Environmental communication educators: let's help our students build their news feeds

Stephen Depoe's picture

Environmental Communication Educators: I teach an undergraduate course in Environmental Communication at the University of Cincinnati once or twice a year. The course usually enrolls 30-40 students, and is dual-listed as an elective in our Environmental Studies major.

I have a new goal for the course this year--help students to build their news feeds with sites and sources pertaining to climate change, other environmental concerns, and ways in which active citizens can address those concerns via communication, political mobilization, and more.

Each of us builds our own information environment, either consciously or consciously, by what we attend to, view, read, click, and buy. Social media platforms contain embedded algorithms that feed back to us what sponsors think we want to see. We create and reinforce our own internet filter bubbles every day.

So do our students.

We have an opportunity via classes like Environmental Communication to encourage students to be more consciously reflective and thoughtful about the news and information sites and sources they surround themselves with. In some ways, all of our media and communication courses at the college level should be doing this work. But in the case of environmental communication, we have a chance to introduce students to meaningful social media platforms and well-sourced and accessible sources of news and information about the key issues we all care about--climate change, air pollution, water quality, land use, endangered species, public participation, and more.

IECA members who teach courses in media and environmental communication can join hands and work together on this important project. Specifically, I am asking you to share in the comments section below this post names of reliable, well-sourced, and user-friendly (for college-age students) news and information sources and feeds (NGOs, journalistic sources, citizen scientists, etc.) that you have used or could recommend for use in class, both as sources of material for class lessons and as news feed sources that you would like to see your students carry with them after they leave the class.

I have started my own list, in the form of Twitter handles to start--

@Mason4C  George Mason Center for Climate Change Communication

@YaleE360   On-line magazine published by Yale University School of Forestry and Environmental Issues

@EnviroAction NGO formed after Earth Day in 1970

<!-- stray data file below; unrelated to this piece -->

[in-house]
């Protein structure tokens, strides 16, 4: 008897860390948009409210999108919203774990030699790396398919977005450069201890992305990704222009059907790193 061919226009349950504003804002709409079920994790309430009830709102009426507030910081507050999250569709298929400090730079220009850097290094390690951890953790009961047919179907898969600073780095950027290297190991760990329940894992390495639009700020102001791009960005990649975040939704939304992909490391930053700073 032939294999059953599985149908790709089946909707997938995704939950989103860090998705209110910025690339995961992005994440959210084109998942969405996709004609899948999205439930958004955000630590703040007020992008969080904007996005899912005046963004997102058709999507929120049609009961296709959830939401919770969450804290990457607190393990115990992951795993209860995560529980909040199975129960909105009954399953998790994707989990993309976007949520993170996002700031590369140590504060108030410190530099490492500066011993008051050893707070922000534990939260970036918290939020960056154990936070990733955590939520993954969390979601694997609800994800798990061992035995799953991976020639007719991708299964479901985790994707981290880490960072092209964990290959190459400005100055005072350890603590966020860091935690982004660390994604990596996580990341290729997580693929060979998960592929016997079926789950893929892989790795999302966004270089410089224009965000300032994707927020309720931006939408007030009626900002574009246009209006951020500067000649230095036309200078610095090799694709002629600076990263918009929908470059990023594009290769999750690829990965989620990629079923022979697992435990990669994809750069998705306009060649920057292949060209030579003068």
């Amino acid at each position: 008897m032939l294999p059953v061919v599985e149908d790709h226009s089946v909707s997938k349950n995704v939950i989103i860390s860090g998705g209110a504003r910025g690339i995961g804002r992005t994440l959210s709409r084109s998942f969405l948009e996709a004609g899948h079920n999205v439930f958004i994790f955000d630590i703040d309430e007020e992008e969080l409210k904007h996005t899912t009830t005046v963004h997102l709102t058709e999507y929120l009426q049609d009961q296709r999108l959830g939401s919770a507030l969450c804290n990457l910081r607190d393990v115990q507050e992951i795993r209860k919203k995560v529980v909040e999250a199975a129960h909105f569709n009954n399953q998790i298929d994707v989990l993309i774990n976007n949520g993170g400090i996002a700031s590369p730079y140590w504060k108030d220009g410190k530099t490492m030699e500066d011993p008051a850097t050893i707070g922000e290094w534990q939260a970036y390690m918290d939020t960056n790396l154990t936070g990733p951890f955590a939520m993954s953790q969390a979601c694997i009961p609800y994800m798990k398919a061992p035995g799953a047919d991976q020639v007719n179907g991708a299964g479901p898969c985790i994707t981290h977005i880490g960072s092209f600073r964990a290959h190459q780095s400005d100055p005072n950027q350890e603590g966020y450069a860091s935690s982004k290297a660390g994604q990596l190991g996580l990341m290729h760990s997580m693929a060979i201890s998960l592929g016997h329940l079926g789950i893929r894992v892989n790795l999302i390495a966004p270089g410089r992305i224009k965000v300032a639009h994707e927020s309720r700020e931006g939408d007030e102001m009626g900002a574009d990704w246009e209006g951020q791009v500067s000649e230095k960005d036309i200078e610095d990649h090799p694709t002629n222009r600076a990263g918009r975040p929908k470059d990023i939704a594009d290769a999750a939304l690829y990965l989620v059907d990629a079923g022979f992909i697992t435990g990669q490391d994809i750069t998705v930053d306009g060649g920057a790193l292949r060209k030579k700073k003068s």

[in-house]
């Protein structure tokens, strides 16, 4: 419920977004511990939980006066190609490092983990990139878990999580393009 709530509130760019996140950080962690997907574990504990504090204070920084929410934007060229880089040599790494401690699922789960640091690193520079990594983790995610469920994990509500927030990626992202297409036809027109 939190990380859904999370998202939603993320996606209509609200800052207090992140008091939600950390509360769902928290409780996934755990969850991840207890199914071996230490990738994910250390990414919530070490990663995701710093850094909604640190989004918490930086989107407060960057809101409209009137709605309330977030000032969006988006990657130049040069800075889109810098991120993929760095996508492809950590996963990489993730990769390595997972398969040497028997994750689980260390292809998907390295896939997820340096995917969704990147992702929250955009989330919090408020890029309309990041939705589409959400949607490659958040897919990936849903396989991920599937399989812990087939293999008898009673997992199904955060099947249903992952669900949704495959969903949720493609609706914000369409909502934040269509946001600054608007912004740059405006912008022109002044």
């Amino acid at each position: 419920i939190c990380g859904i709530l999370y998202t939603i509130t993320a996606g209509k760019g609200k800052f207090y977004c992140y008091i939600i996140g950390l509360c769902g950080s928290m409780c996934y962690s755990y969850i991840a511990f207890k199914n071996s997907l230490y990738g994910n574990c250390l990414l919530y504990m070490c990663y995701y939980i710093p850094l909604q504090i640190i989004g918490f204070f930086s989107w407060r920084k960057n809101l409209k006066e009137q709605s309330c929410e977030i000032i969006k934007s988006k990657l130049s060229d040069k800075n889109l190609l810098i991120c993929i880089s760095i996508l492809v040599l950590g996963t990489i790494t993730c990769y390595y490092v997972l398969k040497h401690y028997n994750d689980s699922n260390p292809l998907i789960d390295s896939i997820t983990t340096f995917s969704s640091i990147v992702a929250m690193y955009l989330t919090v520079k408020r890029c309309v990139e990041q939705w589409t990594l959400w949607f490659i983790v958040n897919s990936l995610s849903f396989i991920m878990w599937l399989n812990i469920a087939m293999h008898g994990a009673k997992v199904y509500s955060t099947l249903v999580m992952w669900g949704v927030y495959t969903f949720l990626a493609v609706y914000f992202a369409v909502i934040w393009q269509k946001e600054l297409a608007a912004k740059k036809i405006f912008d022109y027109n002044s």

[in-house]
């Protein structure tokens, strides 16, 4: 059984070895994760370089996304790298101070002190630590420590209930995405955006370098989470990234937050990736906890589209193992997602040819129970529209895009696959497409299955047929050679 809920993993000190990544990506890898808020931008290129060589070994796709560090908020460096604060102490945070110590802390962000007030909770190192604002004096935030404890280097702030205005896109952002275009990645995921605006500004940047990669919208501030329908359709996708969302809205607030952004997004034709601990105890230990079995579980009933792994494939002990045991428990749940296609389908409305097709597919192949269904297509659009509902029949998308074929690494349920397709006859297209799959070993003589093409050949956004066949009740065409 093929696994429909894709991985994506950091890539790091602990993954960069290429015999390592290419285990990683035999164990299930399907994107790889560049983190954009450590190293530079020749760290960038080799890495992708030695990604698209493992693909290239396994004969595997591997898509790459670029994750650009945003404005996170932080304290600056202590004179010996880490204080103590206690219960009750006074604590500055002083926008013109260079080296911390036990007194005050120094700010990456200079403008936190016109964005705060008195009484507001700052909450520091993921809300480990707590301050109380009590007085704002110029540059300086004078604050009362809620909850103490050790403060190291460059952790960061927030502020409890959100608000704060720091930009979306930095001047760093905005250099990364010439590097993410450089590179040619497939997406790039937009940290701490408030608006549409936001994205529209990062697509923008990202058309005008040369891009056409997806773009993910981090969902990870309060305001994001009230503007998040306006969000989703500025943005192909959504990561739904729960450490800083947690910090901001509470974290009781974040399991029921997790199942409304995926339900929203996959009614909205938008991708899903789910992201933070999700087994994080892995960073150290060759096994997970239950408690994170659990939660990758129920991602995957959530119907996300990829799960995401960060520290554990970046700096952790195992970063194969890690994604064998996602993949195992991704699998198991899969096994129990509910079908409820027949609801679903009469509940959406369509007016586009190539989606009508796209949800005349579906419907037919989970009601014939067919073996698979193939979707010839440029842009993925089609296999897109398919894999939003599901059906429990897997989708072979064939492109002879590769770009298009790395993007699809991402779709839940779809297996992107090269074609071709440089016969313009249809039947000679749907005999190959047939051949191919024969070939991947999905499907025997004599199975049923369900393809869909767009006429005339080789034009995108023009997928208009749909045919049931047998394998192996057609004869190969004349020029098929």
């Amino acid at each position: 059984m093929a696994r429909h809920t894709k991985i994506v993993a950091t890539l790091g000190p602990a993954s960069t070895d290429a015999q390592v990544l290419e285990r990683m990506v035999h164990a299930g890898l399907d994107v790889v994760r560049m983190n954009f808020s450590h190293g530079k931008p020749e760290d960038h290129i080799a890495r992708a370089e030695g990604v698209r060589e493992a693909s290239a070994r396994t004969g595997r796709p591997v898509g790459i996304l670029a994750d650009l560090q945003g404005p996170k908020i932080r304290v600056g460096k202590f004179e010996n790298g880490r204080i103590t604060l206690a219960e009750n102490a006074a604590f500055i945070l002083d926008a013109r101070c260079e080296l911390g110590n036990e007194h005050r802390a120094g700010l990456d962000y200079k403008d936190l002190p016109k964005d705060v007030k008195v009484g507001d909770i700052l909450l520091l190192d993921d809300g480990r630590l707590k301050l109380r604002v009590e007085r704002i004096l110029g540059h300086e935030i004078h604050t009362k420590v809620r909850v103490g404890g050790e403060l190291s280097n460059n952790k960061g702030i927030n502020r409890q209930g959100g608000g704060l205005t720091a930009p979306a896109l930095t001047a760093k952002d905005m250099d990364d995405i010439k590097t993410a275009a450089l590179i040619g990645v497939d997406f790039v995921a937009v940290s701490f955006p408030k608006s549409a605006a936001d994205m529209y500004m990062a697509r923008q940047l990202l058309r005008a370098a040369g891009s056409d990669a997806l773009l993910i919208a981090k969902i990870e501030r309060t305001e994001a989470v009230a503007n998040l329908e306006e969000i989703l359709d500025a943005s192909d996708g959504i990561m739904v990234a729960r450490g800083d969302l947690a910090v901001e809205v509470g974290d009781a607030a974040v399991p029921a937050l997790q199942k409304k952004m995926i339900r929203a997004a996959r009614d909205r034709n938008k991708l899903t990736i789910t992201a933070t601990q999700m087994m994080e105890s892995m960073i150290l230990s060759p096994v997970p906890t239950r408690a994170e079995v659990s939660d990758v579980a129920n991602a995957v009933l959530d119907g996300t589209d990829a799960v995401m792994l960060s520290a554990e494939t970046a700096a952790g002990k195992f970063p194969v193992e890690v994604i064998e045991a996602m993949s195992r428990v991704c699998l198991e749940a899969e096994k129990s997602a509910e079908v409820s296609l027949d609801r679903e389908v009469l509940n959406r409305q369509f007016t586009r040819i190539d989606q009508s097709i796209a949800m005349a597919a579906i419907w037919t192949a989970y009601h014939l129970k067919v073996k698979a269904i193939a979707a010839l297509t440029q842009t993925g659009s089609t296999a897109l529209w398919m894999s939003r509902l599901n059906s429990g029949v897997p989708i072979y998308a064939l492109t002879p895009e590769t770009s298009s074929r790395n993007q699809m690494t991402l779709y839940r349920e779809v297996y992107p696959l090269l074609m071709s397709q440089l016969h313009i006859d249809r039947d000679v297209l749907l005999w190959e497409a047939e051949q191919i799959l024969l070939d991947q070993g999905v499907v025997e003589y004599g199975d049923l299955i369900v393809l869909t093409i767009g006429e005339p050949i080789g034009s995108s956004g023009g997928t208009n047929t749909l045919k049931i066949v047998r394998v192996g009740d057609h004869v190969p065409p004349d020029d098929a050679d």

@Grist  Grist magazine

@InsideClimate  Inside Climate News, Pulitzer Prize-winning site

@skepticalscience Site developed by John Cook as part of the Making Sense of Climate Change Denial project

@carbonbrief   UK-based site that fact-checks science and energy policy and produces some great infographics

@NYTclimate  NY Times reporting desk dedicated to climate change

@khayhoe  Personal site of Katharine Hayhoe, Texas Tech scientist and climate change communicator

@MichaelEMann Personal site of Michael Mann, the Penn State scientist who developed the "hockey stick" graph on climate change

@DrBobBullard Personal site of environmental justice activist and scholar Robert Bullard

My list is just the tip of a large iceberg. But I want to get my students to start thinking more deeply about where they are getting their news and information about anything, but especially about environmental topics. 

I gave the students a quiz yesterday and asked them to name 3 specific sources or news feeds where they get their information about news, politics, sports, popular culture, etc. Some students could not differentiate between media platforms and media sources. One student named "InfoWars," "4Chan," and "Fox." So, we have a ways to go here.

But this is a very worthwhile project that I am going to devote the rest of my teaching career to. I want to help my students to build a better news and information environment for themselves, particularly pertaining to issues that make envrionmental communication a crisis discipline as well as a discipline of care.

Are you interested in this project? I hope so. If you have news and information sources or creative media platforms to share, please do so here. Let's work together here, folks!


About the Author: 

Steve Depoe is Professor and Head of the Department of Communication at the University of Cincinnati. He is a founding member of IECA and served as chair from 2011-13.